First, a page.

If an idea pops into your head as you’re trawling the frozen food section of your supermarket, get it down.  Inspiration and artistic creativity knows no bounds and will come in its own time – and you’ve got to be ready for it. Capture those artistic lightning-in-a-bottle moments and always carry a notebook or mini sketch pad.

This just scratches the surface of some techniques you can employ to stop those creative juices from drying up.

Are you an artist with any other tried and tested methods to stay motivated and keep your inspiration levels up?Share in the comments.

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Being an Artist

Imagination Rules OK - Malvern Theatres -- February - March 2014

by Humph Hack 9. February 2014 14:48

One of the delights in arranging exhibitions in The Malvern Theatres, (so called because there are 2 theatres and a Cinema as well as a good Restaurant) is the opportunity to bring in artists who have never exhibited in the area before. This "new" talent is the life blood of any thriving centre for the arts.

The title of this exhibition was chosen because, whereas, all three artists have taken some inspiration from reality, they have manipulated reality in presenting us with very personal images.  In all the works on exhibition, imagination trumps reality, but not so fiercely that the result is so abstract as to be incomprehensible.

Kris Hardy's cityscapes are a delight. His large canvases demand attention. The images are of places we half recognise.  The buildings are statuesque. They loom out of the gloom and haze of the Metropolis. They are as impressive and imposing as the tower blocks and skyscrapers from which Kris draws his inspiration. 

Hazel Thomson's paintings may initially seem almost photographic, but closer inspection reveals a quirkiness intended to amuse. They are sharply focused, highly skillful representations of ideas rather than mere two-dimensional representations of the natural world. Hazel's multi-seasonal works are a particular delight.

Humph Hack has always been interested in architecture. Only recently has he begun to study the architectural and structural qualities of trees. This interest has led to a new series of paintings of specimen and heritage trees.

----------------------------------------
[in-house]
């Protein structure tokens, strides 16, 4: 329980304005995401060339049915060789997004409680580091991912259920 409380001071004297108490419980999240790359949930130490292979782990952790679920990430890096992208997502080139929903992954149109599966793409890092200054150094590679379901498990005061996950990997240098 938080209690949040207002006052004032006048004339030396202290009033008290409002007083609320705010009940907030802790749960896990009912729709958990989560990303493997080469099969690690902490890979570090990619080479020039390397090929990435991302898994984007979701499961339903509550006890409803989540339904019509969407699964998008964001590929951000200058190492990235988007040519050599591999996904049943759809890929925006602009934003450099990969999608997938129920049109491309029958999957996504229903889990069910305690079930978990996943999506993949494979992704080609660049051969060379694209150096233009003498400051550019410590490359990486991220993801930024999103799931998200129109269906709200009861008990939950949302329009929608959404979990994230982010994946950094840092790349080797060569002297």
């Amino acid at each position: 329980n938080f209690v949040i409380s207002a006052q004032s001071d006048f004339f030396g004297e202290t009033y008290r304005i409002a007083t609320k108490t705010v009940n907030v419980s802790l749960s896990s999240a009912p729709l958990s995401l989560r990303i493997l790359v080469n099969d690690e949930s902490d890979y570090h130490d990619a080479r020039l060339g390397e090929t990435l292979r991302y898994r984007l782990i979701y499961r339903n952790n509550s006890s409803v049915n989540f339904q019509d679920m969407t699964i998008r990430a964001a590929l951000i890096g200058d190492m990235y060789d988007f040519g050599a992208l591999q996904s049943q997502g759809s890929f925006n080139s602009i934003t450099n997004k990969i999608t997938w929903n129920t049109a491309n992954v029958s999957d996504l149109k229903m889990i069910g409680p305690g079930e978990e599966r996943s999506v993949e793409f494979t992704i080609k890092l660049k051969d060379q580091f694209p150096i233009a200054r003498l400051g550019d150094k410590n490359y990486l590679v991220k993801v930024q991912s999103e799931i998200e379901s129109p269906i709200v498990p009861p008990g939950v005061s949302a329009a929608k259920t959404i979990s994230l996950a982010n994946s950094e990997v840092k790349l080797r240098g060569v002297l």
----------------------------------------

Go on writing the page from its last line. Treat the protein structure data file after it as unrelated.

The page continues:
The exhibition is open every day until 30 March


Exhibitions | Malvern Theatres

Interview with Photographer Andrew Fyfe

by Aileen Mitchell 2. February 2014 09:00

Andrew, could you tell us a little about how you got interested in photography?

In 2004, good quality digital pocket cameras became reasonably affordable and being without a camera to take family shots, I bought a small Minolta. While on a walk taking pictures of the family and the lovely countryside I live in, I discovered I really liked taking outdoor shots. At this point, I bought a copy of Practical Photography as it contained an article on one hundred tips to better photography, so I bought a copy and purchased the prosumer digital camera they recommended at the time, namely a 6MP Fuji Finepix S7000. After about six months of learning the ropes of landscape photography, mainly by experience, I began to get results as you see them on I now use a digital SLR camera to capture the scenes.

What are your favourite subjects?

Water and Skies have to be the number one elements in many of the scenes I capture, I really think the UK is amazing in its diversity as far as subjects for landscape photography are concerned and there are mountains, rivers, forests, castles, brides, ancient monuments and any number of other great subjects to choose from.

You seem to relish the light of early morning and late evening – how do you ensure you capture the right moments?